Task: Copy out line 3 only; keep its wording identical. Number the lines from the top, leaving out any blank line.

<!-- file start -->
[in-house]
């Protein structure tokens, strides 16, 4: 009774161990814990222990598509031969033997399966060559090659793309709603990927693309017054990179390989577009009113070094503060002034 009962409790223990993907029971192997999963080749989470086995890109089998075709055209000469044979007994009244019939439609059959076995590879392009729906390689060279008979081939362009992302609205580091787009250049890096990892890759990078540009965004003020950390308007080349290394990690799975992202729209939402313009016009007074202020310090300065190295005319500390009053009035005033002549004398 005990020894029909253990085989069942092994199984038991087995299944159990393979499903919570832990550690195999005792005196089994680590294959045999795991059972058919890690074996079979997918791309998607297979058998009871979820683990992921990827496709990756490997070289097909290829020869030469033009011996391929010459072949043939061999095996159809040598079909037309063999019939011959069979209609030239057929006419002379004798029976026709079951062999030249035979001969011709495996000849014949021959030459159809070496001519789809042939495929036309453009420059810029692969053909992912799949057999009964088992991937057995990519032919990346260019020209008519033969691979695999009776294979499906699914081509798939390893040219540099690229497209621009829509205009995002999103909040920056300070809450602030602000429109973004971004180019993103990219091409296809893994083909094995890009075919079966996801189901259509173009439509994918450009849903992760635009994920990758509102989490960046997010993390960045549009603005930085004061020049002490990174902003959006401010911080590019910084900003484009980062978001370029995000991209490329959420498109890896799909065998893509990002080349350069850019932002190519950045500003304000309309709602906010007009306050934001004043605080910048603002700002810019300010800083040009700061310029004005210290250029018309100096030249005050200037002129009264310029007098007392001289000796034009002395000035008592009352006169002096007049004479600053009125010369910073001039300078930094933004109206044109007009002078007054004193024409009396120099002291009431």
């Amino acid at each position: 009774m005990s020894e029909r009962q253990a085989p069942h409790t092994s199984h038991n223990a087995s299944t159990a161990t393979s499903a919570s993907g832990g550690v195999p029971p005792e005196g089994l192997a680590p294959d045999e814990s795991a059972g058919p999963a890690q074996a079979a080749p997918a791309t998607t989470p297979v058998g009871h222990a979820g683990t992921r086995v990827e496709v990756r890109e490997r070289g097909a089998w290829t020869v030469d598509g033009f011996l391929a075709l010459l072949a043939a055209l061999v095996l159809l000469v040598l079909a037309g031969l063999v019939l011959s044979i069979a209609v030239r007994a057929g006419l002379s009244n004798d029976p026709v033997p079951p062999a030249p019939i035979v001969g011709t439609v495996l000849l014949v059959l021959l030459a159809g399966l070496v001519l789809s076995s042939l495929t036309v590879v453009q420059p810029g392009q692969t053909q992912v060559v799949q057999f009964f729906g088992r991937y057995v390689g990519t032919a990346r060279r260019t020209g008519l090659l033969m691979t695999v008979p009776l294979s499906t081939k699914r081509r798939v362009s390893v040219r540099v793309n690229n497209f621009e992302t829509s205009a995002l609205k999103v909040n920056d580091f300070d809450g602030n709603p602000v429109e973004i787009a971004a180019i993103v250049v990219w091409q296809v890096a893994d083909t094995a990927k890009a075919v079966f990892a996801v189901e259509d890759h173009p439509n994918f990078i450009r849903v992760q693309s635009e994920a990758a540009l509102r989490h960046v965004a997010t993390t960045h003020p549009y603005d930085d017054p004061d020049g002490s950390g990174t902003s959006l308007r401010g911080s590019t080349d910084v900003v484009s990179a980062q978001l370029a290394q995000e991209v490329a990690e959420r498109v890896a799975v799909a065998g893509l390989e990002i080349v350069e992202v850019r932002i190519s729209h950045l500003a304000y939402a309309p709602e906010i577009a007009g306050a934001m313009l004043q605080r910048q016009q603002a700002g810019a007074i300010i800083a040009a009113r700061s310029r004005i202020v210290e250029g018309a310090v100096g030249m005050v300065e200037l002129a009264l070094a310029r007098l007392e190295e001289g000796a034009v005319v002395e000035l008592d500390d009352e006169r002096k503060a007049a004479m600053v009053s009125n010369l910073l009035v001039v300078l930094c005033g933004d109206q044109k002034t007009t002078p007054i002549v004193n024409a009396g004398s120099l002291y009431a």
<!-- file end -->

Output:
């Amino acid at each position: 009774m005990s020894e029909r009962q253990a085989p069942h409790t092994s199984h038991n223990a087995s299944t159990a161990t393979s499903a919570s993907g832990g550690v195999p029971p005792e005196g089994l192997a680590p294959d045999e814990s795991a059972g058919p999963a890690q074996a079979a080749p997918a791309t998607t989470p297979v058998g009871h222990a979820g683990t992921r086995v990827e496709v990756r890109e490997r070289g097909a089998w290829t020869v030469d598509g033009f011996l391929a075709l010459l072949a043939a055209l061999v095996l159809l000469v040598l079909a037309g031969l063999v019939l011959s044979i069979a209609v030239r007994a057929g006419l002379s009244n004798d029976p026709v033997p079951p062999a030249p019939i035979v001969g011709t439609v495996l000849l014949v059959l021959l030459a159809g399966l070496v001519l789809s076995s042939l495929t036309v590879v453009q420059p810029g392009q692969t053909q992912v060559v799949q057999f009964f729906g088992r991937y057995v390689g990519t032919a990346r060279r260019t020209g008519l090659l033969m691979t695999v008979p009776l294979s499906t081939k699914r081509r798939v362009s390893v040219r540099v793309n690229n497209f621009e992302t829509s205009a995002l609205k999103v909040n920056d580091f300070d809450g602030n709603p602000v429109e973004i787009a971004a180019i993103v250049v990219w091409q296809v890096a893994d083909t094995a990927k890009a075919v079966f990892a996801v189901e259509d890759h173009p439509n994918f990078i450009r849903v992760q693309s635009e994920a990758a540009l509102r989490h960046v965004a997010t993390t960045h003020p549009y603005d930085d017054p004061d020049g002490s950390g990174t902003s959006l308007r401010g911080s590019t080349d910084v900003v484009s990179a980062q978001l370029a290394q995000e991209v490329a990690e959420r498109v890896a799975v799909a065998g893509l390989e990002i080349v350069e992202v850019r932002i190519s729209h950045l500003a304000y939402a309309p709602e906010i577009a007009g306050a934001m313009l004043q605080r910048q016009q603002a700002g810019a007074i300010i800083a040009a009113r700061s310029r004005i202020v210290e250029g018309a310090v100096g030249m005050v300065e200037l002129a009264l070094a310029r007098l007392e190295e001289g000796a034009v005319v002395e000035l008592d500390d009352e006169r002096k503060a007049a004479m600053v009053s009125n010369l910073l009035v001039v300078l930094c005033g933004d109206q044109k002034t007009t002078p007054i002549v004193n024409a009396g004398s120099l002291y009431a």